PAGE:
Children With Autism - Ways To Reduce Anxiety

Children With Autism - Ways To Reduce Anxiety


17 April 2016


Children with Autism Spectrum Disorder (ASD), also known as Autism, are often unable to cope with sudden changes to their routines. The feeling of anxiety overwhelms them, often to the point that they are unable to focus on anything else apart from the stressors. Often a child is unable to respond to you verbally especially if the child is in a highly distressed state.

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These are some of the ways to work effectively with your child in reducing their anxiety:

Look at things that affect your child biologically

Many children are hypersensitive to things that affect them biologically, and in particular those on the autism spectrum. You have to first be hyper aware of your surroundings. Be aware of the intensity and colour of the lights you have at home- try dimming the lights to see whether there is a change in your child's behaviour. Provide earmuffs whenever your child appears overwhelmed by the sounds around him.

Provide visual cues

It is crucially important to always make sure that your child is well aware of what will happen next. In a fast-paced world, where everything is changing, providing a sense of security will help your child to overcome the fear of not knowing what will happen next and this will help to alleviate the anxiety of facing the majority who do not react just like them. Come up with interesting drawings or pictures to explain to your child the events for the day; e.g., wake up – bathroom – dress – breakfast – check schoolbag – leave the house . You could even turn this routine into a fun activity by providing paints, colour pencils, crayons, cardboard papers etc. for your child to pick in order to make your schedule for the day with him. This way, your child will learn to anticipate and will be able to know what comes next. Be consistent in providing these visuals daily in order to reassure your child.

Provide a fidget

There is a large variety of toys and equipment which may provide your child with relief or distraction to enable him to cope. Fidgets are toys or things to fiddle with and these often have a calming effect for some children. Wiggle seats and therapy bands placed on the legs of a chair are used to help children sit for an activity. Therapy balls are an alternative way of helping your child to train his core muscle strength, while allowing an avenue to channel excessive energy. For some, weighted blankets are able to help reduce anxiety as some children favour the sensation of something heavy over them. However, there have been studies which do not find the weighted blanket useful. As every child is unique and will react differently, it is always advisable to try out various activities until you are able to find the right match.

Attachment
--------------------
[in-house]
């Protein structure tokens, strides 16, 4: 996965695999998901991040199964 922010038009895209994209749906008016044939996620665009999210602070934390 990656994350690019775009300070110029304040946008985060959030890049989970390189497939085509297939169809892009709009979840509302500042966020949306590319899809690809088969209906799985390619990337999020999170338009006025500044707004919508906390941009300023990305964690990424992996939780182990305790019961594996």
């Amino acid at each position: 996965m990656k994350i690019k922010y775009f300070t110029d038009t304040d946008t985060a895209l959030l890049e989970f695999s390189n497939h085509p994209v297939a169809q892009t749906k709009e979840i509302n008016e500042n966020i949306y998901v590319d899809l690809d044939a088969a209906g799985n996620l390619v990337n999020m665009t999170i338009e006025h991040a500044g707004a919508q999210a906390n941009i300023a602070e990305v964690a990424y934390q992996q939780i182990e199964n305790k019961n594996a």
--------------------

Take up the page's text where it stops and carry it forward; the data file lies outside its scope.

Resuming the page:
Read picture books with/to your child

Children with Autism generally find it difficult to understand the basis of feelings even though they are highly sensitive to the change of emotions among people. Hence, the possibility of getting overwhelmed and confused with different emotions might lead to your child feeling highly anxious. Story telling time can be turned into a fun activity to provide the vocabulary for your child to link an emotion with a picture cue. Picture books which identify and explore a person’s feelings will inherently allow your child the chance to learn to identify emotions better. Make sure to come up with different games to ensure that your child is able to practice in understanding emotions. For example, books such as Exploring Emotions (Bayley, 2004) and Worry Busters! Activities for Kids Who Worry Too Much (Rainbow Reach) (Weaver, 2011) can be an avenue for you to mimic different emotions depicted in the pictures shown and get your child to guess what you could be feeling. Another book worth investing in would be The Zones of Regulation®: A Curriculum Designed to Foster Self-Regulation and Emotional Control (2011, Social Thinking Publishing) which teaches a child to identify and label emotions based on colours. Get your child to colour a huge sheet of art paper in columns of different colours and always refer to that art paper whenever you want your child to tell you how he/she is feeling through non-verbal means.

Come up with a list of relaxing activities for your child

Again, providing visuals which can be pulled out whenever your child experiences a meltdown will ensure that your child is being provided the tools to help in the process of calming down. For example, studies have shown that certain activities such as diaphragmatic breathing (belly breathing) is effective in reducing a person’s stress level, which in turn helps an individual to relax. Teach your child to breathe through his belly by placing two small toys, one on his chest and the other on his abdomen area. Next, encourage your child to breathe in slowly through his belly by getting him to try raising the toy on his belly.

Lastly, always remember to provide positive comments about what your children have successfully achieved, instead of always looking at what they can't do. Remind them that you are proud of their ability to try, and not just their ability to get things right. After all, as quoted by Hilary Craig, the founder of Hils Learning Centre “provide love, care, reassurance, consistency, build on their strengths, advocate for their rights, build confidence and remember to alleviate the fear that is ever present when there is no certainty”.

Children with autism may be different but they are not any less. We at PurelyB are here to encourage and support you towards building a healthier family. Come, join our community and discover more helpful tips. Sign up as a member today!


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